George Weymouth

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For the Massachusetts representative, see George W. Weymouth. For the American artist, see George Alexis Weymouth.
Weymouth impressing Native Americans by magnetizing his sword
Captain Weymouth's expedition in Penobscot Bay in Maine

George Weymouth (17th century) was an English explorer of the area now occupied by the state of Maine.

In 1602 he sailed 300 miles into Hudson Strait until he was forced to turn back by his crew.[1]

Ferdinando Gorges, who wanted to settle colonists in the Maine area,[2] sponsored an expedition under Weymouth, who sailed from England on March 5, 1605 on the ship Archangel[3] and landed near Monhegan on May 17, 1605. James Rosier, who accompanied Weymouth on this expedition, would write that Monhegan was

"woody, growen with Firre, Birch, Oke and Beech, as farre as we say along the shore; and so likely to be within. On the verge grow Gooseberries, Strawberries, Wild pease, and Wilde rose bushes."[4]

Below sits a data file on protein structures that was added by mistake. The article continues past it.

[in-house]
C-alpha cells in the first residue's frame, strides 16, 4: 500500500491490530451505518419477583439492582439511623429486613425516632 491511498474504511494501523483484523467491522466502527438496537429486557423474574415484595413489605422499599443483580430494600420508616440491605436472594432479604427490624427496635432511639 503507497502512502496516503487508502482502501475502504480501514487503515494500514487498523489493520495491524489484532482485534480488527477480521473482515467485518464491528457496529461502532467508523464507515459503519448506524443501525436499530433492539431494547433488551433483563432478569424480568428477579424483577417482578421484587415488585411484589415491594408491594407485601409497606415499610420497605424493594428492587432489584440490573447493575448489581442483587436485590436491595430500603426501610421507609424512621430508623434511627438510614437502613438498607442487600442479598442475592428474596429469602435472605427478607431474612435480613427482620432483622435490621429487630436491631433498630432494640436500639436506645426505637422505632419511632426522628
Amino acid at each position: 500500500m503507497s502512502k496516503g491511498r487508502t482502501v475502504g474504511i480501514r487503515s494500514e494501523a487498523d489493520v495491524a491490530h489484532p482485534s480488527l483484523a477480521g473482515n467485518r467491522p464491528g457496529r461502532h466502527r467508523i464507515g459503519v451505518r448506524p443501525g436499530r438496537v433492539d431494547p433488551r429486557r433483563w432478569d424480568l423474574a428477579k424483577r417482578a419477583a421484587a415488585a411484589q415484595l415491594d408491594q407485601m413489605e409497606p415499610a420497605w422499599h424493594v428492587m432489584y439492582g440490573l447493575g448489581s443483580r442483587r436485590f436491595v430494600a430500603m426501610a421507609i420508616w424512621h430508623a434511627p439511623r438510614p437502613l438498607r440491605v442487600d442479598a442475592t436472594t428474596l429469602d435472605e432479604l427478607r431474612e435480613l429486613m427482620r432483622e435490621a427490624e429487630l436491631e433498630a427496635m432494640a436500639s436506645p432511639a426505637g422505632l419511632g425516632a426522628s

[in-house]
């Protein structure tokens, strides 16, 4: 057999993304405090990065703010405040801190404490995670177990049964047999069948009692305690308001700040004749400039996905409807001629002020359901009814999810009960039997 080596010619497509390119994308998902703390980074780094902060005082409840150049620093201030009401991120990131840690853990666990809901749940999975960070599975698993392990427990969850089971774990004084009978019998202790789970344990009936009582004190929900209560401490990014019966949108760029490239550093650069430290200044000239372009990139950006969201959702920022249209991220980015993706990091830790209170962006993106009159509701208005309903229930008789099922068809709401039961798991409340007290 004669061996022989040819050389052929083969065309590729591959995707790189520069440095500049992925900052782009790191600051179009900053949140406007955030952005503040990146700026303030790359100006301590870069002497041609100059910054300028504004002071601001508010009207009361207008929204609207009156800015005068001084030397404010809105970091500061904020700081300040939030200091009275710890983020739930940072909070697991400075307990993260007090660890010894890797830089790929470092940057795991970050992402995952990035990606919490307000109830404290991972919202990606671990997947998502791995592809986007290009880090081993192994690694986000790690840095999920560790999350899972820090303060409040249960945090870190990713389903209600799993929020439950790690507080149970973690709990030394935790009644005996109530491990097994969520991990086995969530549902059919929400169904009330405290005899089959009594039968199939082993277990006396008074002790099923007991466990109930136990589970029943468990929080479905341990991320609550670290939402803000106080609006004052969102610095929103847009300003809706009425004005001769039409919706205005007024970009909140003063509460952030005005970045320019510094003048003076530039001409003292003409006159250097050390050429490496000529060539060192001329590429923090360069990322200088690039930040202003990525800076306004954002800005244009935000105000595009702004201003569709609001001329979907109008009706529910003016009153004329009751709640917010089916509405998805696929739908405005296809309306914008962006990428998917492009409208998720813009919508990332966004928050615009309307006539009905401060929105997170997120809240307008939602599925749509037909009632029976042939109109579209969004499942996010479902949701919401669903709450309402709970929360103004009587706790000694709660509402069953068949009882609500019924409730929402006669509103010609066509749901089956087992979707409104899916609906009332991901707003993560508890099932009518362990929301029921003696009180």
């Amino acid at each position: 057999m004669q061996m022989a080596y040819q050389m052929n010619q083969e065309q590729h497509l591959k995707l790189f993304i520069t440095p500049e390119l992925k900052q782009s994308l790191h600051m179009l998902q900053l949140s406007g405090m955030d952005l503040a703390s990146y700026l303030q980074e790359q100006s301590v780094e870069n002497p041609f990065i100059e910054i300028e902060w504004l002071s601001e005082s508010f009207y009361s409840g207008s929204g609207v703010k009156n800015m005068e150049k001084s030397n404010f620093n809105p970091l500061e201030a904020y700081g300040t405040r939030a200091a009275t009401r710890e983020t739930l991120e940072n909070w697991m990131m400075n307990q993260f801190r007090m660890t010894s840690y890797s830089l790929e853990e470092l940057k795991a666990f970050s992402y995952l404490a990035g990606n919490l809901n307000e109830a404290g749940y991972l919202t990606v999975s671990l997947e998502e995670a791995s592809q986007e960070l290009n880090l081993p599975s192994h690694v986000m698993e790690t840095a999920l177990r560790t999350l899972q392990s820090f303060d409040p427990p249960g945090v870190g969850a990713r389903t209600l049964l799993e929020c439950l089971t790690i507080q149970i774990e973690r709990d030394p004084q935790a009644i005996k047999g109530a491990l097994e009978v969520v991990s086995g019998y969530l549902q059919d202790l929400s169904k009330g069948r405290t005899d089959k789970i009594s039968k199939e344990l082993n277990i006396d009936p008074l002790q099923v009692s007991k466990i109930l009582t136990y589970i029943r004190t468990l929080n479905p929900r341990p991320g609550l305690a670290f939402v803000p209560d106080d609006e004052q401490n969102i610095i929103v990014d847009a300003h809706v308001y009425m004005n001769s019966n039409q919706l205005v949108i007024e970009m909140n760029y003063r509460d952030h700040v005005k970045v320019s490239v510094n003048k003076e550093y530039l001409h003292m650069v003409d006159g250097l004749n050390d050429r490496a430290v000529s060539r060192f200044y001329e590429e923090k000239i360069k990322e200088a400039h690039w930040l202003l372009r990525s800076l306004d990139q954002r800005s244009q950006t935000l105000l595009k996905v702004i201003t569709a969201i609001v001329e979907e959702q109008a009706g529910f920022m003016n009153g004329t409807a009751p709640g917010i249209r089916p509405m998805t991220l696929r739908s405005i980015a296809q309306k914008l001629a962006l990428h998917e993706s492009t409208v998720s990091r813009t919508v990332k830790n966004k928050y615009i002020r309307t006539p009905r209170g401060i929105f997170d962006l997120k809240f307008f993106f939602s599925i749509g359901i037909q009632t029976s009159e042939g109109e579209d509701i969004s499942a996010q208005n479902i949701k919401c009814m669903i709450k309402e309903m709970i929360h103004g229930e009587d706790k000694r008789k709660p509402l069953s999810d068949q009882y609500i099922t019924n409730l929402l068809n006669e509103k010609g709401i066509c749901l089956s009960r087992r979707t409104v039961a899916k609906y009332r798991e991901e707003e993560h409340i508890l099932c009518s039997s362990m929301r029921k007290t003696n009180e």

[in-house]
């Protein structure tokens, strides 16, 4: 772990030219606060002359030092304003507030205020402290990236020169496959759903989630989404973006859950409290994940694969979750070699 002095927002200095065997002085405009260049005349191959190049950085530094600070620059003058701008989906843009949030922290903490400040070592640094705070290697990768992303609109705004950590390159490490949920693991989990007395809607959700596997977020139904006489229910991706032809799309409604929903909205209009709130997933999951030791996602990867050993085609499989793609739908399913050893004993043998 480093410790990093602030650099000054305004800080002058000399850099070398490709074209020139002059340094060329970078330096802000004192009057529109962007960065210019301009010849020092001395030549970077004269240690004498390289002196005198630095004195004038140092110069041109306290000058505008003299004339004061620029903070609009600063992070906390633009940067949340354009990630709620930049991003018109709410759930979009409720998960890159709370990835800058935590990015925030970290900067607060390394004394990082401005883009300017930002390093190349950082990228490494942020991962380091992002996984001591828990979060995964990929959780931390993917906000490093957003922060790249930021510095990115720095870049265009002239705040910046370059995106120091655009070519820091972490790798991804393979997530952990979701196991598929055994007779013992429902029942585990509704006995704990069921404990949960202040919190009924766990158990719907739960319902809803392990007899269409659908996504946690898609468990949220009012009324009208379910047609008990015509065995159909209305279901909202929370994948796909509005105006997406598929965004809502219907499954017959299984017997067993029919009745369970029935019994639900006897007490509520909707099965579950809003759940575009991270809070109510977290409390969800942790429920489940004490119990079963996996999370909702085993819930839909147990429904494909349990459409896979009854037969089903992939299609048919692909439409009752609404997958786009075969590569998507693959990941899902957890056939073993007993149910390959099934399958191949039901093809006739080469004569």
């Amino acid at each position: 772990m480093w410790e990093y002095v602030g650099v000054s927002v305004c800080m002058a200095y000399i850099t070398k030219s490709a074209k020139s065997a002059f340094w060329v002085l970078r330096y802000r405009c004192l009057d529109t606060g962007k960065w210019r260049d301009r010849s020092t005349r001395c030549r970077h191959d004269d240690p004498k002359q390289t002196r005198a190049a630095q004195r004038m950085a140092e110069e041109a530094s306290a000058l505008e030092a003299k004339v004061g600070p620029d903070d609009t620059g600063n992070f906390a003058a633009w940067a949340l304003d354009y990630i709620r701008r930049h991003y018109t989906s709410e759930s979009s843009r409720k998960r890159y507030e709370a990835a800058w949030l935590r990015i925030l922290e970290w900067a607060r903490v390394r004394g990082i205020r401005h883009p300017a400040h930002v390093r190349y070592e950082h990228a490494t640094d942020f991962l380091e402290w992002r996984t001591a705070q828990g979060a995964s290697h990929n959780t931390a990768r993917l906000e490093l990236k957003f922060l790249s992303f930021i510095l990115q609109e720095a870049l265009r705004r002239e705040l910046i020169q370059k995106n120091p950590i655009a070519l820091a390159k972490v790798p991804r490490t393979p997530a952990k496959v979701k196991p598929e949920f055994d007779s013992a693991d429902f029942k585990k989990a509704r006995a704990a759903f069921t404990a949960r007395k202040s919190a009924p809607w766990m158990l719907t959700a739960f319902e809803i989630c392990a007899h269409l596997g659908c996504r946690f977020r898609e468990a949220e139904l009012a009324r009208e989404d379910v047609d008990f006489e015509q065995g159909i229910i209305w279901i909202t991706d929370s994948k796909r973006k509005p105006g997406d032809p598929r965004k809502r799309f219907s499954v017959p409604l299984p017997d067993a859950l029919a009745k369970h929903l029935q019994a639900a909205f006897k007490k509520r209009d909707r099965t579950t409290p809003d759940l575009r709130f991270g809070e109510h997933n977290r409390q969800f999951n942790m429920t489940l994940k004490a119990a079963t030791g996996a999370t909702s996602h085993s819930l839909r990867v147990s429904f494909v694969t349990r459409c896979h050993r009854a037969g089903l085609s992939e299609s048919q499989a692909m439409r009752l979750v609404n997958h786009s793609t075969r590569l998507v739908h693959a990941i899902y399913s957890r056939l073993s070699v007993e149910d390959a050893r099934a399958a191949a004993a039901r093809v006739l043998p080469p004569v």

Weymouth named the island "Saint George", after the patron saint of England.[3]

They explored the coast of Maine, including the mouth of the Kennebec River.[5] Weymouth may have seen the White Mountains of New Hampshire.[5]

During the expedition, Weymouth’s men captured several Native American Patuxet: they were named Manida, Skidwarres/Skettawarroes, Nahanada/Dehanada, Assacumet and Tisquantum (later called Squanto by Pilgrim settlers). Weymouth returned to England in July 1605 and presented the natives to his sponsor Gorges.[2]

In Britain, the North American tree species Pinus strobus is referred to as the "Weymouth Pine", in honor of George Weymouth.

References[edit]

  1. ^ Glyn Williams,"Arctic Labyrinth",2009,page 45
  2. ^ a b http://www.rootsweb.ancestry.com/~mosmd/squanto.htm
  3. ^ a b Samuel Adams Drake, The Pine-tree Coast (Estes & Lauriat, 1890), 218.
  4. ^ " Rosier's Relation of George Weymouth's 1605 Voyage", in Ronald F. Banks, Ed., 1969, A History of Maine: A Collection of Readings on the History of Maine 1600 - 1974, Third Edition, scanned online by Davistown Museum, accessed 20 Oct 2009
  5. ^ a b "George Weymouth", Son of the South

External links[edit]